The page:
Take steps against China’s ADIZ move:
By Chen Ching-min and Stacy Hsu / Staff reporter, with staff
writer and CNA
Democratic Progressive Party
Policy Research Committee executive director Joseph Wu, right, yesterday
criticizes China’s inclusion of the Diaoyutai Islands in its East China Sea air
defense identification zone during a press conference in Taipei.
Photo: Fang Pin-chao, Taipei Times
China’s demarcation of an East China Sea
air defense identification zone (ADIZ) that includes the disputed Diaoyutai
Islands (釣魚台) is a clear act of expansionism that risks destabilizing the
Asia-Pacific region and the world’s failure to take substantial actions will
only embolden China to launch military aggression against its neighbors, the
Democratic Progressive Party (DPP) said yesterday.
At the instruction of DPP Chairman Su Tseng-chang (蘇貞昌), DPP Policy Research
Committee executive director Joseph Wu (吳釗燮), International Affairs Department
director Liu Shih-chung (劉世忠), China Affairs Department director Hung Tsai-lung
(洪財隆) and former National Security Council (NSC) consultant York Chen (陳文政) made
the remark at a press conference in Taipei yesterday morning.
The party issued three demands to President Ma Ying-jeou’s (馬英九) administration:
that the government lodge a stern protest against China’s unilateral declaration
of the ADIZ in an attempt to challenge the “status quo” in the region; that it
maintain close contact with concerned allies to work out a plan for cooperative
efforts and pay close attention to the matter; and that it work to ensure
uninterrupted patrols by Taiwan’s fighter jets and naval vessels in the nation’s
own ADIZ in waters off northeastern Taiwan and take substantial measures to
defend the nation’s sovereignty and national security.
China’s unilateral demarcation of the ADIZ, which overlaps that of Taiwan’s and
Japan’s, not only runs counter to international norms, but also underlines its
apparent attempt to unilaterally change the “status quo” in the region, Wu said.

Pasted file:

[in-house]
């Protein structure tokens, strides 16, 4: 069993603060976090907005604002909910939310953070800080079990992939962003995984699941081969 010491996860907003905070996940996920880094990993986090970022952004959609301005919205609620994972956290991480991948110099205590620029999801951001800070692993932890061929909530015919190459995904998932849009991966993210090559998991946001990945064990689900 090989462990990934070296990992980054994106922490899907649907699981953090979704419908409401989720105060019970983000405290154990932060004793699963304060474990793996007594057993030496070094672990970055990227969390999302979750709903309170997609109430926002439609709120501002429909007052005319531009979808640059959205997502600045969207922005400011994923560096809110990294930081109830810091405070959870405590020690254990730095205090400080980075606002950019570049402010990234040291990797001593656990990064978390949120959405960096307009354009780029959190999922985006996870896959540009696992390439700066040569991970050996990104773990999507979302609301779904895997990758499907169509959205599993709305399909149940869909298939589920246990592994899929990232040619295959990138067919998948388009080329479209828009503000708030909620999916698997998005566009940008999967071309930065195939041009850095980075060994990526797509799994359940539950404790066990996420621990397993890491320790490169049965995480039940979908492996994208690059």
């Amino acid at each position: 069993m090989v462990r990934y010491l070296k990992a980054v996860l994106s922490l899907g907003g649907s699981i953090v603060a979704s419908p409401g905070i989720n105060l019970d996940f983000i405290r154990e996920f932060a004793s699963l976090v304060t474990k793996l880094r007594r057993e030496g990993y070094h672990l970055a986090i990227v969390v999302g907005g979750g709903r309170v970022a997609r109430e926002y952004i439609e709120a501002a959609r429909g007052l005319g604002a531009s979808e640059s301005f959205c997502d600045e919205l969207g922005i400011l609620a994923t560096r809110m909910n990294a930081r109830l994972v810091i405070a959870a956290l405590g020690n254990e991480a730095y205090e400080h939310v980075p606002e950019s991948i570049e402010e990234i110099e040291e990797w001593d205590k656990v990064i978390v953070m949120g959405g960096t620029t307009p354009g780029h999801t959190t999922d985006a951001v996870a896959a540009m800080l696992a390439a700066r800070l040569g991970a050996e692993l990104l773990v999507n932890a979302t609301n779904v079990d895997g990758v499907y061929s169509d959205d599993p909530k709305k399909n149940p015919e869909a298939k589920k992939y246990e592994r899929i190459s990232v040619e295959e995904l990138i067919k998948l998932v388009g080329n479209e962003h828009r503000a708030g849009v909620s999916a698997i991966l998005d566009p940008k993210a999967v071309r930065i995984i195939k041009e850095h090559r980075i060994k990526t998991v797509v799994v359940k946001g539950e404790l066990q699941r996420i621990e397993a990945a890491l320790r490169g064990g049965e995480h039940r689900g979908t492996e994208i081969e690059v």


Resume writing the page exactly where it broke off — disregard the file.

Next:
“Such an action may escalate tensions and seriously jeopardize the peace and
stability in the Asia-Pacific region. The DPP solemnly remonstrates against such
irresponsible and provocative behavior and demands that China immediately
retract its ADIZ announcement,” Wu said.
Wu said history had shown that weakness only breeds more aggressive expansion
and costs nations more dearly afterward.
“Forty-eight hours have passed [since China’s ADIZ announcement on Saturday].
However, the Ma administration’s responses to the matter have remained
unbelievably feeble, with the National Security Council voicing concerns and the
Ministry of National Defense expressing regret,” Wu said.
“The government’s failure to lodge a protest or issue a condemnation of China’s
behavior constitutes a serious dereliction of duty, and the party is extremely
disappointed,” Wu said.
Wu said the party expressed support for US Secretary of State John Kerry’s
condemnation of China for initiating a “unilateral action that constitutes an
attempt to change the status quo in the East China Sea” and to US Secretary of
Defense Chuck Hagel’s reiteration of the US’ commitment to defend its Asian
allies in case of a conflict.
“The DPP is also willing to join hands with its international partners to
safeguard peace and stability in the region,” Wu said.
Separately, Minister of Foreign Affairs David Lin (林永樂) said the government has
been in contact with the US and Japan over China’s ADIZ announcement.
“We have expressed our hopes that all parties concerned will resolve disputes
through peaceful dialogue to maintain regional peace and stability,” Lin said on
the sidelines of a hearing of the Legislative Yuan’s Foreign Affairs and
National Defense Committee.
However, he declined to go into detail when asked about the contents of talks
with the US and Japan over China’s ADIZ demarcation.
Lin said that the communications were mainly aimed at expressing Taiwan’s hope
that territorial disputes would be settled via peaceful dialogue.
“This is the most important principle that should prevail,” Lin said.